Summer is well and truly here, and for many, we look to escaping the city heat and spending time by the water. After all, spending time away in the summer is what we look forward to all year, right? In Norway, summertime is all about retreating to the numerous fjords, to spend time in summer houses that line the shores of the inlets that make this one of the most naturally beautiful parts of the world. London-based studio Collective Works were commissioned to design this summer house that sits on the on the banks of the Oslo fjord, that runs from the North Sea up the Norwegian capital. The quintessentially Scandinavian summer cabin sits on the footprint of a now demolished cabin, retaining the look and feel of the original structure by remaining the same size, only modernised. Read on to briefly escape the heat and escape to the breezy shores of Norway's famed fjords.
Building in this environmentally delicate part of the world has long been closely controlled and limited by local planning authorities, which proved to be the main challenge for the architects. The home was required to be built no bigger than the original cabin, whilst still adhering to the owners need for a house that is functional and liveable.
Initially the shape of the summer house may not look all that anomalous, but its shrewd design sets it apart from many of the other cabins that line the shores of the Oslo fjord. The roof ridge has been turned to sit parallel with the contour lines of the shore, which then creates an asymmetrical roof shape. This off-centre pitch of the roof opens up the internal spaces to be optimised for the side of the home that opens up onto the shoreline of the fjord.
Up close, we see the detail of the timber cladding that envelopes the house; its light finish reminiscent of a Scandinavian sauna or steam room. A uniform timber patio hugs this corner of the cabin, as we can see just how close this home is to the shore.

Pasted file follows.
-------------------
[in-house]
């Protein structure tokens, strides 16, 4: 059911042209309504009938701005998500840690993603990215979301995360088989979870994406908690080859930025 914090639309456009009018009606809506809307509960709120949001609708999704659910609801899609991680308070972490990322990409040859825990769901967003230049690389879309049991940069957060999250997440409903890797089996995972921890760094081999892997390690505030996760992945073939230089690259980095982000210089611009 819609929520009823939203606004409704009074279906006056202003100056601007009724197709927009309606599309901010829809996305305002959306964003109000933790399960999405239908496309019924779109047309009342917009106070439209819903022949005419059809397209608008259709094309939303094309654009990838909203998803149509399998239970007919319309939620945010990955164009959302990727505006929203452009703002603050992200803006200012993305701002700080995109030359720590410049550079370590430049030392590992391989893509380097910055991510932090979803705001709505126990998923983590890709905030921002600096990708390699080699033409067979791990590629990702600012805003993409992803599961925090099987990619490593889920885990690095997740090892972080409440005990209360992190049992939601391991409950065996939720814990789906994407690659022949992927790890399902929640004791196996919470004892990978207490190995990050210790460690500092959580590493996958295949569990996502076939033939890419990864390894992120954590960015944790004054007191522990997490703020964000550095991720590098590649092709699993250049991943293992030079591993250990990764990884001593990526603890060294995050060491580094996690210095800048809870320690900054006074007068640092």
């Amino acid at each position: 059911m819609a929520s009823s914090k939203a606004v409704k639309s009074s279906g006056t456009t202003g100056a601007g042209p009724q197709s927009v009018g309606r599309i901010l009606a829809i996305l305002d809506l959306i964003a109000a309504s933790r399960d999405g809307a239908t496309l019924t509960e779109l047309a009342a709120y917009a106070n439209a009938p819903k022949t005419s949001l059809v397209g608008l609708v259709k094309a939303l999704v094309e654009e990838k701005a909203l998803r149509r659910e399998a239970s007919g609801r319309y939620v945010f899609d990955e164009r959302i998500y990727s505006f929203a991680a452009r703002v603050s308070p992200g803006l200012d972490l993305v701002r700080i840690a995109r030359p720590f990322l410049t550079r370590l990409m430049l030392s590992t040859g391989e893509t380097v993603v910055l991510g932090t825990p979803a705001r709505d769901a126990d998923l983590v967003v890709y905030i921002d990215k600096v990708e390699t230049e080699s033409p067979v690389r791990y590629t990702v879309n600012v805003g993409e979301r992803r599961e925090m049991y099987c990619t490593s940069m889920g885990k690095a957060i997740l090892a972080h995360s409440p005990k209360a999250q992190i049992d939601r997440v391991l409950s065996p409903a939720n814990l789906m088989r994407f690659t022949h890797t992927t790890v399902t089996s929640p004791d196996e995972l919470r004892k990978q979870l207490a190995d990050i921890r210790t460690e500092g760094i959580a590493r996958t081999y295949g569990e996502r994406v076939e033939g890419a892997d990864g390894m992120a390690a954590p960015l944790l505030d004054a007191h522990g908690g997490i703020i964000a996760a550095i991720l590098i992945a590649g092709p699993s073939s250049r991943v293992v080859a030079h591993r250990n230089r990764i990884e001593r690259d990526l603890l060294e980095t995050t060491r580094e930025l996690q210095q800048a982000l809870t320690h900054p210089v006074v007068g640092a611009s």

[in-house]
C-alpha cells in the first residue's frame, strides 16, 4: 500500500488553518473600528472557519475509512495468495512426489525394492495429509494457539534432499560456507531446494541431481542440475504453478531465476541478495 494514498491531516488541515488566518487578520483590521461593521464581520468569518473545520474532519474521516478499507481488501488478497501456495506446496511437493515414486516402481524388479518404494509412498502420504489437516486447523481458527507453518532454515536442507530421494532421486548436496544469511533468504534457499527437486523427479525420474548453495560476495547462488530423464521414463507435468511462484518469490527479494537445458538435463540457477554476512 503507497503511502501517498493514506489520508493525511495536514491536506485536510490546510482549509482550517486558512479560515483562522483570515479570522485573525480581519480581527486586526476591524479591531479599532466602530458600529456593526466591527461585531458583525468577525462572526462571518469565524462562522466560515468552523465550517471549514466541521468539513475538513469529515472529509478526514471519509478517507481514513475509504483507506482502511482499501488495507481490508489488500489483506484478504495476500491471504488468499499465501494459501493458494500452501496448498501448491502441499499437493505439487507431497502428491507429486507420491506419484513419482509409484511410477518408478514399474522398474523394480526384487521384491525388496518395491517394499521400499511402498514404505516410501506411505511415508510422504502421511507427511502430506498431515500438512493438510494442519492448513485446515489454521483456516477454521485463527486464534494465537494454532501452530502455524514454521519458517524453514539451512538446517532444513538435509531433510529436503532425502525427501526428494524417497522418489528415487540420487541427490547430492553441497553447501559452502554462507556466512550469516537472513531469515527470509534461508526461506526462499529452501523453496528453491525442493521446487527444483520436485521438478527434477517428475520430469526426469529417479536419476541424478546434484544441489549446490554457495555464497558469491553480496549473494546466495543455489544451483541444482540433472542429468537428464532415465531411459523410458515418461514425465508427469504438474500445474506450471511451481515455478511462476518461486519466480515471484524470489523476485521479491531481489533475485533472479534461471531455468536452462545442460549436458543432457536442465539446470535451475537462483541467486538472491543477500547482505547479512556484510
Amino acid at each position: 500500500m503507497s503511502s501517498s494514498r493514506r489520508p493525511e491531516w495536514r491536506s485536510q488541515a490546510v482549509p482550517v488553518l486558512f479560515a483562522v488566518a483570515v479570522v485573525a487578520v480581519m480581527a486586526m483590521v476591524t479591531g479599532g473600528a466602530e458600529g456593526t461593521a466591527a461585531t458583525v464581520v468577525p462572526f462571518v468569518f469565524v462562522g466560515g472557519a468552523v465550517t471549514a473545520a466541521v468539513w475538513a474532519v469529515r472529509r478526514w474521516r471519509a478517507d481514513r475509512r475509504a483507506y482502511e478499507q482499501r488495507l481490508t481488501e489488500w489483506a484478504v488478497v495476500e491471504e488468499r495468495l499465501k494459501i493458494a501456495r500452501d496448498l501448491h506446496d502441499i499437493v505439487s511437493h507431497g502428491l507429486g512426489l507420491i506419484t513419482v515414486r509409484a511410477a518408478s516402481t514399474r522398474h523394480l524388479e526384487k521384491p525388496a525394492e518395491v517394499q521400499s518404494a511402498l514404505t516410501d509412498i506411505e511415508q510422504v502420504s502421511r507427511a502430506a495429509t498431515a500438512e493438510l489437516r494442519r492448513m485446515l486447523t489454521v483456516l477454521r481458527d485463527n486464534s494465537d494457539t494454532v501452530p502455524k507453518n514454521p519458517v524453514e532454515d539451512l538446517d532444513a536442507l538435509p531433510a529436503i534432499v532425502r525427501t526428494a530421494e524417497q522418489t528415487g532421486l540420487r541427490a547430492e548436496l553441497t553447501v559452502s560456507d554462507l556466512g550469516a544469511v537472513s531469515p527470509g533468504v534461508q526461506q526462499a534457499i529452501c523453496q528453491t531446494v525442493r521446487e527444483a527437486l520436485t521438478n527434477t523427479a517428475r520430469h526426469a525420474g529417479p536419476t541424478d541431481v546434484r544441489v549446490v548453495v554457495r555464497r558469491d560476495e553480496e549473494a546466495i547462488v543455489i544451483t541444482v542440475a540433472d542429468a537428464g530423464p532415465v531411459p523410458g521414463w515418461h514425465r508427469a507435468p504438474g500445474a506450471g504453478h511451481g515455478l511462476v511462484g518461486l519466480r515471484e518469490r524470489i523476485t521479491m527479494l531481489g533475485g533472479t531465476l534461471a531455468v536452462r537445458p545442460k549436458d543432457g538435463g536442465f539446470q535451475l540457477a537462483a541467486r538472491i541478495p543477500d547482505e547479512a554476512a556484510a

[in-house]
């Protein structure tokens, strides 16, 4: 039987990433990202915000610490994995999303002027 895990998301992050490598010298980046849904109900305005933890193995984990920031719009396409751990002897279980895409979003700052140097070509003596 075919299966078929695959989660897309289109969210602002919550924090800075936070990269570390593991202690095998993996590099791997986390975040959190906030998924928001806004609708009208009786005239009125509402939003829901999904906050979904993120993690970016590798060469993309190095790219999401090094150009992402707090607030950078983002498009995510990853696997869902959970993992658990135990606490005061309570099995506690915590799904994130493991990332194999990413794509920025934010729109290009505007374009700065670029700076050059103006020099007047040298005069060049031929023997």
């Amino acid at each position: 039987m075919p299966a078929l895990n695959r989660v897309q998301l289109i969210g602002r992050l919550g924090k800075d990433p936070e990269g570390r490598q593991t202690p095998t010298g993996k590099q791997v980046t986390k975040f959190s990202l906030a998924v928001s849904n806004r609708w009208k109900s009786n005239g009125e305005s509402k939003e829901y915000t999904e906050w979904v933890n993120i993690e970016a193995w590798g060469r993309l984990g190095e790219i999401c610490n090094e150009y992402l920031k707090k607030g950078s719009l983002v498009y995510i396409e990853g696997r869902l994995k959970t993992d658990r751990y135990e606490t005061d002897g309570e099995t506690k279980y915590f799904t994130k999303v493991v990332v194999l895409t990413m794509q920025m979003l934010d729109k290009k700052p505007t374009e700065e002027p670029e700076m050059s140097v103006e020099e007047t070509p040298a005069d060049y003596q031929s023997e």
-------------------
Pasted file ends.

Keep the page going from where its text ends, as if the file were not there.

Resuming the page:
The interior of the home is light and breezy, and also uses timber cladding to great effect. Whilst you may envision homes that are timber both inside and out to belong only in the snow, this is a perfect example of a summer chalet. The interior scheme is typically Sacandinavian, featuring light timber tones and white, in a space that is both beautiful and highly functional.
The intelligent design of the cabin led to not only it being approved by the local planning authorities, but also to be highly commended for its relationship to the landscape and its surroundings. The summery ambience is heightened by the design that is open to nature, and uses soft tones of blue to dress up the space.
The Scandinavian style kitchen is fitting to the picturesque Norwegian rural retreat, whose simple design is practical and sleek. Scandinavian minimal design can be seen with the absence of any protrusions on the cabinetry, and the minimal lighting above.
The blue accents continue throughout the house, including the bathroom. Blue tiles have been used to great visual effect in the small but practical bathroom, where a full-length mirror dons the wall to add an air of space.
To see more shrewdly design small houses, check out this house to-go.